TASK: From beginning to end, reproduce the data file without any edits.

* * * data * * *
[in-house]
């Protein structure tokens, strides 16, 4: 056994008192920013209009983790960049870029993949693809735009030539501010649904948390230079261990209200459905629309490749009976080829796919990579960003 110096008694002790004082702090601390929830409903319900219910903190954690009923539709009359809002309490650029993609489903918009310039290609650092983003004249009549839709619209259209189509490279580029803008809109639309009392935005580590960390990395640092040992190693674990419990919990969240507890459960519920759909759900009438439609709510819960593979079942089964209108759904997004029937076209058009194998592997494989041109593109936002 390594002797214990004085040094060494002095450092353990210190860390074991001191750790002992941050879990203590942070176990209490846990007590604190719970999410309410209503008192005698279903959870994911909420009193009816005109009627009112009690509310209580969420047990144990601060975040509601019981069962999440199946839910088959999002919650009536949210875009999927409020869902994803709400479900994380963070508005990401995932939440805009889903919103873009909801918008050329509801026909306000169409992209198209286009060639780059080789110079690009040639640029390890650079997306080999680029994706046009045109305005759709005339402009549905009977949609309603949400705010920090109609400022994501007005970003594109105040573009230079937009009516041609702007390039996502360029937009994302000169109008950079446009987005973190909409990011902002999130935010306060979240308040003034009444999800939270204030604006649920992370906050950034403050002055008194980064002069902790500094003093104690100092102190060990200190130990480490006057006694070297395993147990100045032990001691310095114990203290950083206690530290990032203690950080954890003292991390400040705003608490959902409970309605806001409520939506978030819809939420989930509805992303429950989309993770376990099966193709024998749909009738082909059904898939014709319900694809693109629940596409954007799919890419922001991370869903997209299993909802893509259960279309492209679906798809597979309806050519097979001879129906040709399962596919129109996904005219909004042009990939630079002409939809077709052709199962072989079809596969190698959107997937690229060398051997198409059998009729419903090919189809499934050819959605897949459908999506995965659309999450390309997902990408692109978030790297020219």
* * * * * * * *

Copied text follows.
[in-house]
């Protein structure tokens, strides 16, 4: 056994008192920013209009983790960049870029993949693809735009030539501010649904948390230079261990209200459905629309490749009976080829796919990579960003 110096008694002790004082702090601390929830409903319900219910903190954690009923539709009359809002309490650029993609489903918009310039290609650092983003004249009549839709619209259209189509490279580029803008809109639309009392935005580590960390990395640092040992190693674990419990919990969240507890459960519920759909759900009438439609709510819960593979079942089964209108759904997004029937076209058009194998592997494989041109593109936002 390594002797214990004085040094060494002095450092353990210190860390074991001191750790002992941050879990203590942070176990209490846990007590604190719970999410309410209503008192005698279903959870994911909420009193009816005109009627009112009690509310209580969420047990144990601060975040509601019981069962999440199946839910088959999002919650009536949210875009999927409020869902994803709400479900994380963070508005990401995932939440805009889903919103873009909801918008050329509801026909306000169409992209198209286009060639780059080789110079690009040639640029390890650079997306080999680029994706046009045109305005759709005339402009549905009977949609309603949400705010920090109609400022994501007005970003594109105040573009230079937009009516041609702007390039996502360029937009994302000169109008950079446009987005973190909409990011902002999130935010306060979240308040003034009444999800939270204030604006649920992370906050950034403050002055008194980064002069902790500094003093104690100092102190060990200190130990480490006057006694070297395993147990100045032990001691310095114990203290950083206690530290990032203690950080954890003292991390400040705003608490959902409970309605806001409520939506978030819809939420989930509805992303429950989309993770376990099966193709024998749909009738082909059904898939014709319900694809693109629940596409954007799919890419922001991370869903997209299993909802893509259960279309492209679906798809597979309806050519097979001879129906040709399962596919129109996904005219909004042009990939630079002409939809077709052709199962072989079809596969190698959107997937690229060398051997198409059998009729419903090919189809499934050819959605897949459908999506995965659309999450390309997902990408692109978030790297020219």